Right on ty!
 
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Jens22

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Dec 12, 2021
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I’ve called elk doing both and scared elk doing both. Phase of rut plays into it a lot for me and I’ll often hit them with bugles and cow calls if I’m on them and haven’t found what is triggering yet. It’s normally pretty clear which one they are responding to and once I find that I stick with it until I’ve called them in or scared them off.
Thanks for sharing!🤙
 

Laramie

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Apr 17, 2020
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Elk are like any other animal, they change moods. Sometimes they want to fight. Sometimes they want to breed. Sometimes they are nervous. Sometimes they are indifferent... etc. Get the Elknut App.
 

Michael Rankin

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Jan 10, 2016
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I use bugles to locate bulls. When I locate one, i typically start out with a few cow calls when i move in very close to where I think the bull is. Like many said above each situation can be different. Some bulls roar like a t rex to the first couple cow calls, and come charging in. Some scream their head off wanting you(the cows) to come to them. Some could care less about the cow calls, and only respond to the bugle. Its easier to add other stuff to the cow calls and add some bugles in if the cow calls didn't work after you try just a few quet cow calls first.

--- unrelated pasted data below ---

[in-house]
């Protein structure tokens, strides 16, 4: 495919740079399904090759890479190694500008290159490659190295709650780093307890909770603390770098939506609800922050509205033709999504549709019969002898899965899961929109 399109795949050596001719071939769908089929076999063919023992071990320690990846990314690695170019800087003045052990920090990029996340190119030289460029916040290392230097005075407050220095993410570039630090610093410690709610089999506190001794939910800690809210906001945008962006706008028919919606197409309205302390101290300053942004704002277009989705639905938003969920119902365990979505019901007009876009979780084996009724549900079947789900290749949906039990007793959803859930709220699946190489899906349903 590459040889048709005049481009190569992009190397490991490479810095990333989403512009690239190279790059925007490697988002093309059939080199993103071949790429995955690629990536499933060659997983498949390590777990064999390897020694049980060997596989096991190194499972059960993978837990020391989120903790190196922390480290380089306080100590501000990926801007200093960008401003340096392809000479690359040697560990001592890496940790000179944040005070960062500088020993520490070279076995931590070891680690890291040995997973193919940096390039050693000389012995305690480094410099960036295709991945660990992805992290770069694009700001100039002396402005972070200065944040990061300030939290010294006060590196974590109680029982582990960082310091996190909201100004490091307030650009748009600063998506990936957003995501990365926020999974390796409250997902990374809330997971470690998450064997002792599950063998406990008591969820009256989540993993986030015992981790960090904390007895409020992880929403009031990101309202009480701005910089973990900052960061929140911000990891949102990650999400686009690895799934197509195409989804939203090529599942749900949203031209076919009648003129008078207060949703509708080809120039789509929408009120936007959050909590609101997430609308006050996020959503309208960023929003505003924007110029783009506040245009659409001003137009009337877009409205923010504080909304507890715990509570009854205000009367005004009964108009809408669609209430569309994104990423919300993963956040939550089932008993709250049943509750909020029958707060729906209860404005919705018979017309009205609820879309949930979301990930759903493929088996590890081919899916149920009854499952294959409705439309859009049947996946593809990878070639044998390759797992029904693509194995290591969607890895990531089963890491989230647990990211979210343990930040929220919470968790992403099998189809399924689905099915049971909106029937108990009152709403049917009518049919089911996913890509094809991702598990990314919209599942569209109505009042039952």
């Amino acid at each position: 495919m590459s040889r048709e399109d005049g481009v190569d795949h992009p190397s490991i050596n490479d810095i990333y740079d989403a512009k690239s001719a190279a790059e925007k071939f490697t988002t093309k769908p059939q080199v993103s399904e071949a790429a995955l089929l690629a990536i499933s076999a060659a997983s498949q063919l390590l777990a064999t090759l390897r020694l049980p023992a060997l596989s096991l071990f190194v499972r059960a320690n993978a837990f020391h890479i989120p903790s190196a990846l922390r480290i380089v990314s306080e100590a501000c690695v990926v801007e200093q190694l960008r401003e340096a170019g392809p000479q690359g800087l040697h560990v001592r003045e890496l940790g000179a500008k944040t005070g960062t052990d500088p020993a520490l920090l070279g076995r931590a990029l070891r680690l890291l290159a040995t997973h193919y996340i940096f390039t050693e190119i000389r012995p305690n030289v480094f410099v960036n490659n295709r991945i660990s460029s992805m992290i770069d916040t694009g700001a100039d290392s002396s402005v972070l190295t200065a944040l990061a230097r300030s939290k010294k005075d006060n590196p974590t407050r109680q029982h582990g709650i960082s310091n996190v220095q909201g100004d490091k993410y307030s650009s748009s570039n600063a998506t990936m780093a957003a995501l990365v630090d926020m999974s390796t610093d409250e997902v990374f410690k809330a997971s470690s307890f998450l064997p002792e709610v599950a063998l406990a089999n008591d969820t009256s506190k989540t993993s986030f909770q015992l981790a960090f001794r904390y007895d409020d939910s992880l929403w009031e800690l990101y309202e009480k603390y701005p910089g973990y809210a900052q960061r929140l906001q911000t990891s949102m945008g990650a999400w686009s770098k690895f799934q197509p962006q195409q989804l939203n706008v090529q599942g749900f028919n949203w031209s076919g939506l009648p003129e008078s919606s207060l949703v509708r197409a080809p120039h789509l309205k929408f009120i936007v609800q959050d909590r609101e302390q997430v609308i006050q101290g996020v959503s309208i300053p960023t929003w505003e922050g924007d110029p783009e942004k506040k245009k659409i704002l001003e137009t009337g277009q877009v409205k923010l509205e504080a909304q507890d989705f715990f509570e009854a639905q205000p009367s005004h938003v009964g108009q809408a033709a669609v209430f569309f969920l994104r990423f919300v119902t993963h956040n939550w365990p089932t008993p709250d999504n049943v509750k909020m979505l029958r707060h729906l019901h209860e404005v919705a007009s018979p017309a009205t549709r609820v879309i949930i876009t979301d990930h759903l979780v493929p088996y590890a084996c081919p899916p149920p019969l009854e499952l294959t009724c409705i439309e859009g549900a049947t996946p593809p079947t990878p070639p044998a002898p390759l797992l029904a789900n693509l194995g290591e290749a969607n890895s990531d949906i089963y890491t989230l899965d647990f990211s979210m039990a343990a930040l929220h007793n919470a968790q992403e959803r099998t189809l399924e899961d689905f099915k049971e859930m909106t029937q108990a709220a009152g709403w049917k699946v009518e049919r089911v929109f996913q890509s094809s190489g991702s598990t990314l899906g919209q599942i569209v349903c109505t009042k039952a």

I had one bull that would only answer a series of cow calls, then a bugle followed by some light chuckles. You had to do that series of calls 3 or 4 times then he would chuckle and bugle very quietly. I tried all kinds of other stuff to get him more aggressive and nothing worked at all. I just went back to what worked, and kept on him.He was moving so it made it hard to get in really close. After about an hour of following him across a basin we finally got what sounded like 80 yards away from him in the in the timber. It took another 10 minutes doing the sequence of calls and my buddy shot him at 35 yards.

I have called in bulls with just a few cow calls, bugling as loud and aggressive as possible, just raking a tree with no calls at all, cow calling kicking rocks raking a tree and an occasional quiet bugle, making cow and calf sounds with a loud aggressive bugle, cow calling kicking rocks raking a tree and bugling as loud as i can cutting the bull off when he bugles, and probably just about every other combination of sounds possible.

It does seem to really piss off a fair number of bulls if you copy what they are doing, but cut them off when they call. For example if your calling and the bull seems to only chuckle, switch to just chuckling. When he chuckles chuckle over the top of him loud. While you are doing your calling you should be able to hear if the bull is getting more wound up.

It really helps to hunt areas where you get more encounters if your new to calling, so you can learn to read their emotions, and figure what will make them come in.
 

trophyhill

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Feb 27, 2012
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Tijeras NM
There is no one size fits all IME. I let the elk tell me what they may want on a given day. Versatility has treated me well.....